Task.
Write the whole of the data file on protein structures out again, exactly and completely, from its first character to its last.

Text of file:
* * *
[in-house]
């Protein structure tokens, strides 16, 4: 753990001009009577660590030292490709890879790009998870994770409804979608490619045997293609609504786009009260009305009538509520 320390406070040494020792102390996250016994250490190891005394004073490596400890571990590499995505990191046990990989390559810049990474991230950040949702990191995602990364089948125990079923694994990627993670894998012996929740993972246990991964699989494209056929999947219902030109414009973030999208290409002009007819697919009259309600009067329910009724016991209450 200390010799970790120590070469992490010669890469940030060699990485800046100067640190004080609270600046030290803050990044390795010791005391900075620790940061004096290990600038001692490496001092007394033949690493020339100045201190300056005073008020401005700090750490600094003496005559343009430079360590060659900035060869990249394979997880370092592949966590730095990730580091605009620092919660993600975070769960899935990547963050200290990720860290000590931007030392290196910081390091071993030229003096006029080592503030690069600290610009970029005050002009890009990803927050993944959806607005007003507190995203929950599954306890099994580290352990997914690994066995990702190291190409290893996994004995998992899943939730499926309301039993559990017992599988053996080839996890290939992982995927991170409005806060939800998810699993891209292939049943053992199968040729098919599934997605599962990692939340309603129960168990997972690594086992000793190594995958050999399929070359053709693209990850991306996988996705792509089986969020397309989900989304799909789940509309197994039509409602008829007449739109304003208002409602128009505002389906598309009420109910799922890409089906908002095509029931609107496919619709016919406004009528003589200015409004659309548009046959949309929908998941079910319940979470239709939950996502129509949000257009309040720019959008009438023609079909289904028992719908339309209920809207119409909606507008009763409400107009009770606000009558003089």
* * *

[in-house]
């Protein structure tokens, strides 16, 4: 753990001009009577660590030292490709890879790009998870994770409804979608490619045997293609609504786009009260009305009538509520 320390406070040494020792102390996250016994250490190891005394004073490596400890571990590499995505990191046990990989390559810049990474991230950040949702990191995602990364089948125990079923694994990627993670894998012996929740993972246990991964699989494209056929999947219902030109414009973030999208290409002009007819697919009259309600009067329910009724016991209450 200390010799970790120590070469992490010669890469940030060699990485800046100067640190004080609270600046030290803050990044390795010791005391900075620790940061004096290990600038001692490496001092007394033949690493020339100045201190300056005073008020401005700090750490600094003496005559343009430079360590060659900035060869990249394979997880370092592949966590730095990730580091605009620092919660993600975070769960899935990547963050200290990720860290000590931007030392290196910081390091071993030229003096006029080592503030690069600290610009970029005050002009890009990803927050993944959806607005007003507190995203929950599954306890099994580290352990997914690994066995990702190291190409290893996994004995998992899943939730499926309301039993559990017992599988053996080839996890290939992982995927991170409005806060939800998810699993891209292939049943053992199968040729098919599934997605599962990692939340309603129960168990997972690594086992000793190594995958050999399929070359053709693209990850991306996988996705792509089986969020397309989900989304799909789940509309197994039509409602008829007449739109304003208002409602128009505002389906598309009420109910799922890409089906908002095509029931609107496919619709016919406004009528003589200015409004659309548009046959949309929908998941079910319940979470239709939950996502129509949000257009309040720019959008009438023609079909289904028992719908339309209920809207119409909606507008009763409400107009009770606000009558003089």